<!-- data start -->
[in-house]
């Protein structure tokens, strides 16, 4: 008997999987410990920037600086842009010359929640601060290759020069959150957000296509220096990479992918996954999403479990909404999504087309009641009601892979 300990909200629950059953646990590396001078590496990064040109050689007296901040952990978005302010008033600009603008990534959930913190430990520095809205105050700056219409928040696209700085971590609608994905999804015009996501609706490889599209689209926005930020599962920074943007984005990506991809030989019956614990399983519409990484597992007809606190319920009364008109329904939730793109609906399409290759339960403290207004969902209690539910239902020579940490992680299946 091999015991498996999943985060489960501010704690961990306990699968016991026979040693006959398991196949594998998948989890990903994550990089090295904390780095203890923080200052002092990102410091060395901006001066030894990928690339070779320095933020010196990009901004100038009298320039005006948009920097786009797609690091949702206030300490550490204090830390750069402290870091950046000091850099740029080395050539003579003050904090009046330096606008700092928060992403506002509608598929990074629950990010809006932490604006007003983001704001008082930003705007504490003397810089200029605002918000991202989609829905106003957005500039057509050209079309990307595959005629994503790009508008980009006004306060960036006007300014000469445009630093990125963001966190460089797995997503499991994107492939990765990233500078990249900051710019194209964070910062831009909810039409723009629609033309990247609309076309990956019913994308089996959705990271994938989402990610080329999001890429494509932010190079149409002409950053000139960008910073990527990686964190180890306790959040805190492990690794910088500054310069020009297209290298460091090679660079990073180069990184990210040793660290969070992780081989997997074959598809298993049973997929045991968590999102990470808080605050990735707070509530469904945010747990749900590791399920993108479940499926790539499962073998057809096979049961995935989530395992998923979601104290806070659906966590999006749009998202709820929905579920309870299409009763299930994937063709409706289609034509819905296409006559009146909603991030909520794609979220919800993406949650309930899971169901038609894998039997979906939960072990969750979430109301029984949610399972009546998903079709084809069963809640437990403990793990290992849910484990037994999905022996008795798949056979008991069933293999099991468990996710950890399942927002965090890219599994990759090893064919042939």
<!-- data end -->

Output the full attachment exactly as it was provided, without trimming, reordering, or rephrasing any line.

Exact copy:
[in-house]
């Protein structure tokens, strides 16, 4: 008997999987410990920037600086842009010359929640601060290759020069959150957000296509220096990479992918996954999403479990909404999504087309009641009601892979 300990909200629950059953646990590396001078590496990064040109050689007296901040952990978005302010008033600009603008990534959930913190430990520095809205105050700056219409928040696209700085971590609608994905999804015009996501609706490889599209689209926005930020599962920074943007984005990506991809030989019956614990399983519409990484597992007809606190319920009364008109329904939730793109609906399409290759339960403290207004969902209690539910239902020579940490992680299946 091999015991498996999943985060489960501010704690961990306990699968016991026979040693006959398991196949594998998948989890990903994550990089090295904390780095203890923080200052002092990102410091060395901006001066030894990928690339070779320095933020010196990009901004100038009298320039005006948009920097786009797609690091949702206030300490550490204090830390750069402290870091950046000091850099740029080395050539003579003050904090009046330096606008700092928060992403506002509608598929990074629950990010809006932490604006007003983001704001008082930003705007504490003397810089200029605002918000991202989609829905106003957005500039057509050209079309990307595959005629994503790009508008980009006004306060960036006007300014000469445009630093990125963001966190460089797995997503499991994107492939990765990233500078990249900051710019194209964070910062831009909810039409723009629609033309990247609309076309990956019913994308089996959705990271994938989402990610080329999001890429494509932010190079149409002409950053000139960008910073990527990686964190180890306790959040805190492990690794910088500054310069020009297209290298460091090679660079990073180069990184990210040793660290969070992780081989997997074959598809298993049973997929045991968590999102990470808080605050990735707070509530469904945010747990749900590791399920993108479940499926790539499962073998057809096979049961995935989530395992998923979601104290806070659906966590999006749009998202709820929905579920309870299409009763299930994937063709409706289609034509819905296409006559009146909603991030909520794609979220919800993406949650309930899971169901038609894998039997979906939960072990969750979430109301029984949610399972009546998903079709084809069963809640437990403990793990290992849910484990037994999905022996008795798949056979008991069933293999099991468990996710950890399942927002965090890219599994990759090893064919042939």